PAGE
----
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richard@tbdinc.net
01-10-2012, 06:12 PM
Does anyone have experience with program subscriptions fees. I wrote a “Permit Tracking System” for use (for free) in the cities we do business with. I have another city interested in using our system for their city. They are asking what I would charge to allow them to access our system. I have no idea how this would work and looking for others that might have experience in that area.

I was thinking of charging a one time set up fee to add their city to the system and then an addition ‘per permit fee’ for each new permit they add to my system. Maybe an annual fee also.

Have any ideas?

Keith Hubert
01-10-2012, 06:25 PM
Please explain more what your “Permit Tracking System” does and how your existing users access the application.

richard@tbdinc.net
01-10-2012, 07:25 PM
I operate a privatized Building Department just like a local jurisdiction but we contract with cities that can't afford or don't choose to have their own building department. The Permit Tracking system tracks the initial permit application, all activity with the permit and allows for the attachments of documents such as plans and engineering specs. Also auto calculates building permit fees. There are a number of other functions, such as, printing permits, and Certificate of Occupancy, running activity reports and so on.

Ted Giles
01-11-2012, 05:55 AM
Couple of things to think about Richard when working out a price.
New User = Training
Possible Data upload
A lot of initial support
Possible new system requirements

There are a number of theories regarding software pricing depending on the business "drivers".
If the objective is cash, then a pricing model for the package, with annual maintenance and support charge, and optional upgrade/consultancy prices might do.
If you work on a Usage basis, you will need a lot of calculations which may be challenged, so it's doable but also can be time consuming.

Finally, what will you do if this takes off across multiple cities because the price is low?

Steve Wood
01-11-2012, 11:07 AM
PayPal has a nice subscription model when it comes to collecting money from your members. You can tier the initial subscription, like $100 each month for six months, then $75 per month from then on, etc. lots of different arrangements. PayPal will auto-bill the member on the anniversary. If the member cancels the subscription through their PayPal account, you will receive an alert so you can cancel their membership, or you can arrange to have the membership cancelled automatically.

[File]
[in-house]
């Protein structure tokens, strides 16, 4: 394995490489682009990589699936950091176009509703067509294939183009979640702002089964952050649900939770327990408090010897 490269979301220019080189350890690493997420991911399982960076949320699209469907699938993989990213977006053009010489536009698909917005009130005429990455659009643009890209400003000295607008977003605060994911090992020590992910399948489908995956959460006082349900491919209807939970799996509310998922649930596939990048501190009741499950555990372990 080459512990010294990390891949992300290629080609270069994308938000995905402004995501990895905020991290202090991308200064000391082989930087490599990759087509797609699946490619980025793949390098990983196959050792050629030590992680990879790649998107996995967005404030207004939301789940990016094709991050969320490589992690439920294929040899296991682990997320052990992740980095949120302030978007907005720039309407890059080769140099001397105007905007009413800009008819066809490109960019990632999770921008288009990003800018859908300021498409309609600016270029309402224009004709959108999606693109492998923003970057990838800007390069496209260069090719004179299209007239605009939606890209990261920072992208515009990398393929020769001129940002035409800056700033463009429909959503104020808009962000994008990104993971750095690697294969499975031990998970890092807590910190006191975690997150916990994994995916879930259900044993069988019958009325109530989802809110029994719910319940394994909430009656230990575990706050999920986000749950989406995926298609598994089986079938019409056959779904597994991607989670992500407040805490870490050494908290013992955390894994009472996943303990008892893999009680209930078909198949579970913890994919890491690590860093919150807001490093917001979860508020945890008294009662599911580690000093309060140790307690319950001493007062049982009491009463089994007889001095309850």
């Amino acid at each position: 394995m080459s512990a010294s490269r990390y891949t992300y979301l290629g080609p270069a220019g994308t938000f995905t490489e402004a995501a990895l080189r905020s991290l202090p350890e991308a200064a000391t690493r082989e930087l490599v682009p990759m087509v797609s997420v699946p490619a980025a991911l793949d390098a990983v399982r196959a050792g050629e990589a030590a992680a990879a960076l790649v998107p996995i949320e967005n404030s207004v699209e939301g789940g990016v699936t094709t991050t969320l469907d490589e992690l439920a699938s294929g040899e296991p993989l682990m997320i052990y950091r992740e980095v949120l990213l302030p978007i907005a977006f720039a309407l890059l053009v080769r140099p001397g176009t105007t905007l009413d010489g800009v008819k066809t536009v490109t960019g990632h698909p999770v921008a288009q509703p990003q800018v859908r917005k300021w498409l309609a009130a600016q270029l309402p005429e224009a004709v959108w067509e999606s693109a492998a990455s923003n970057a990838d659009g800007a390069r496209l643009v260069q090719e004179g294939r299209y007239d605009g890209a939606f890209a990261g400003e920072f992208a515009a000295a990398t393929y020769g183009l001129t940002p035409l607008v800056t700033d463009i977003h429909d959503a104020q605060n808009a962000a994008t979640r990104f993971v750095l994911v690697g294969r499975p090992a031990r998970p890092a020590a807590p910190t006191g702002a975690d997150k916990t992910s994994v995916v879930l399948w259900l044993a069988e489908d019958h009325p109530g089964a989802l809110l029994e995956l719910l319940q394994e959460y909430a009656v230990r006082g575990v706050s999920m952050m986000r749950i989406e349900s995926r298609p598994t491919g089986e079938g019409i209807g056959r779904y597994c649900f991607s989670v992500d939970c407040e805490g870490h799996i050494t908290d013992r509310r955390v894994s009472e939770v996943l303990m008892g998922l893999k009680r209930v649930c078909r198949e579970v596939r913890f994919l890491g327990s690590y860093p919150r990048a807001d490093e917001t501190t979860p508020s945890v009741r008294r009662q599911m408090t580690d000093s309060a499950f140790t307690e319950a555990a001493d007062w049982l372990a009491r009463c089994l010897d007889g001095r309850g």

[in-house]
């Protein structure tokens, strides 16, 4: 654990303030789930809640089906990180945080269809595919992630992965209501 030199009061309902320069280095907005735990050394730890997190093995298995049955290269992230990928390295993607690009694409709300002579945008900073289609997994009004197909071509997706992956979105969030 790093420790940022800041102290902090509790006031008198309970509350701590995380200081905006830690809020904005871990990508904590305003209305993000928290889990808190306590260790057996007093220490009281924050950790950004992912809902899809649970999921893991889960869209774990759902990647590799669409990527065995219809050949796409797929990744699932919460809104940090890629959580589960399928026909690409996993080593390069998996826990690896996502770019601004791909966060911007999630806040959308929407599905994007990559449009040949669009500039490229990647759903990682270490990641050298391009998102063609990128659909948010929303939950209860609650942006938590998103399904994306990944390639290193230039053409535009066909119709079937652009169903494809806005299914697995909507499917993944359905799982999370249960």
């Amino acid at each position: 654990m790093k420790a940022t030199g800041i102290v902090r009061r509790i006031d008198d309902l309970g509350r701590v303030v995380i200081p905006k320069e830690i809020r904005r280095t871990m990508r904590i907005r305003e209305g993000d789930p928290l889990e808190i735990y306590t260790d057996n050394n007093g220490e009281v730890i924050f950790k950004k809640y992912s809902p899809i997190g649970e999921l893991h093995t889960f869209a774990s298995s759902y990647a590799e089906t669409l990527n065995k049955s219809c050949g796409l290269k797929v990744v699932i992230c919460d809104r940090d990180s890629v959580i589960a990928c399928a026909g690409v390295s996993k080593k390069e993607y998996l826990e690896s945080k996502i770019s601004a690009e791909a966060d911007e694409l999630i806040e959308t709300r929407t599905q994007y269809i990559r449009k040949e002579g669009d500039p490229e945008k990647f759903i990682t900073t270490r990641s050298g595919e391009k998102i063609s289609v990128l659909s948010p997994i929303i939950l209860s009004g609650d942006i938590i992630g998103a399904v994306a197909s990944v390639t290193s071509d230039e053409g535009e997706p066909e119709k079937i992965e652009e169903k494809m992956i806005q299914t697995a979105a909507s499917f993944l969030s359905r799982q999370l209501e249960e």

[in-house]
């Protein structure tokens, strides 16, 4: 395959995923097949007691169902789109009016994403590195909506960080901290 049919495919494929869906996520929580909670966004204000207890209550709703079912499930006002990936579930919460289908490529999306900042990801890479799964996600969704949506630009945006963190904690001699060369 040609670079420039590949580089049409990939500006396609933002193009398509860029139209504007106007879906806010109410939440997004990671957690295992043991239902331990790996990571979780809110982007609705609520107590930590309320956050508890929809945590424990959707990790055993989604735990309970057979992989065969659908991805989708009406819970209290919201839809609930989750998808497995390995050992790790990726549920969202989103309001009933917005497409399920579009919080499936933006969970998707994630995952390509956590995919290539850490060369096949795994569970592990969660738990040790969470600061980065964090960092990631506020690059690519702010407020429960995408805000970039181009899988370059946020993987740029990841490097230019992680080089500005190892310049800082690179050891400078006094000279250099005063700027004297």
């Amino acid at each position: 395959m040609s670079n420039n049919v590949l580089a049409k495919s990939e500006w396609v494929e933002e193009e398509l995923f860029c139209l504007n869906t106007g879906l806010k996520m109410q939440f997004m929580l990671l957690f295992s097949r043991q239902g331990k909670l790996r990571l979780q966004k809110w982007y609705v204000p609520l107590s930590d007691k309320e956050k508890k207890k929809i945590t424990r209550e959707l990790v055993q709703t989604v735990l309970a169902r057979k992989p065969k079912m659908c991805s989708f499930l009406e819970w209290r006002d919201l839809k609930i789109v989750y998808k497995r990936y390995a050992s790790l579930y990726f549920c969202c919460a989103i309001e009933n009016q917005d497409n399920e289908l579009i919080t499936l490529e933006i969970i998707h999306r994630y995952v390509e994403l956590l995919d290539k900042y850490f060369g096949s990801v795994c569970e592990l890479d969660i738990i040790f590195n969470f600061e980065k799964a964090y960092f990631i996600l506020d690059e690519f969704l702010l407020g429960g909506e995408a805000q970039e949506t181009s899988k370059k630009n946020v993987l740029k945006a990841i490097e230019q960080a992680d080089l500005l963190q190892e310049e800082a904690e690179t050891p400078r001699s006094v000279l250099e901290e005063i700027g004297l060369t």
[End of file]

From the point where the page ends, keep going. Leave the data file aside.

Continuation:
DaveM
01-11-2012, 03:33 PM
Richard,

without knowing more about your operation, it would be very hard for one to assume to know how you could/should charge, if that is part of what you are asking.

Method to charge is a different scenario, but it looks like you have some very good answers above. It appears you have a very good idea of how to stop usage on non payment.

It appears you have some idea of charging by usage. Should you charge by each item from a client instead of how many come to the site? example: building permit = 200.00, then your part would be 20.00? occupancy = 65.00, then your part would be 6.50? Yes I would charge them a setup fee and possibly a training fee and yes an upgrade fee as it becomes necessary. Yearly fee is ok.

You are replacing people that usually costs about 65,000 each for a year including wages, space, and other that are necessary to maintain a department. That was a figure from a few years ago. It may be higher now. That figure does not include storage, legal fees, etc.

Just a little business "101"

Tony Evans
01-12-2012, 11:26 AM
We offer name and address data hygiene/optimization services, basically a combination of Software as a Service, Data as a Service, and expert analysis for the past 23 years. In the past 5 years, much of this business has migrated from invoice per job billing to subscription (per unit and "unlimited") billing.
Some thoughts:
* Subscription billing can help create an annuity. It doesn't take away your need to continue to produce value, but allows you to focus on improving the service which strengthens the annuity.
* Consider amortizing set-up and training costs into the committed term of service. It may make it more financially palatable for the customer. This also helps to justify a higher ongoing rate, creating a more valuable annuity.
* Look (ask prospect(s)) for ways to structure the model to fit the customers' budget needs. If it is easier for them to justify cost as part of a permit, then charge per permit (unit based) with a monthly or annual minimum. If it is easier for them to commit to a flat monthly or annual fee, set it up that way with ceilings on the covered number of permits and support time. If some things cost more or are of greater value than others, does differential pricing or blended pricing work better. Etc, etc., etc.
* Make sure you consider all your costs.
* Make sure you (and the customer) consider all the value the customer is to receive.

richard@tbdinc.net
01-12-2012, 10:34 PM
Thanks all for your input, there is some valuable information that will help me structure some sort of model.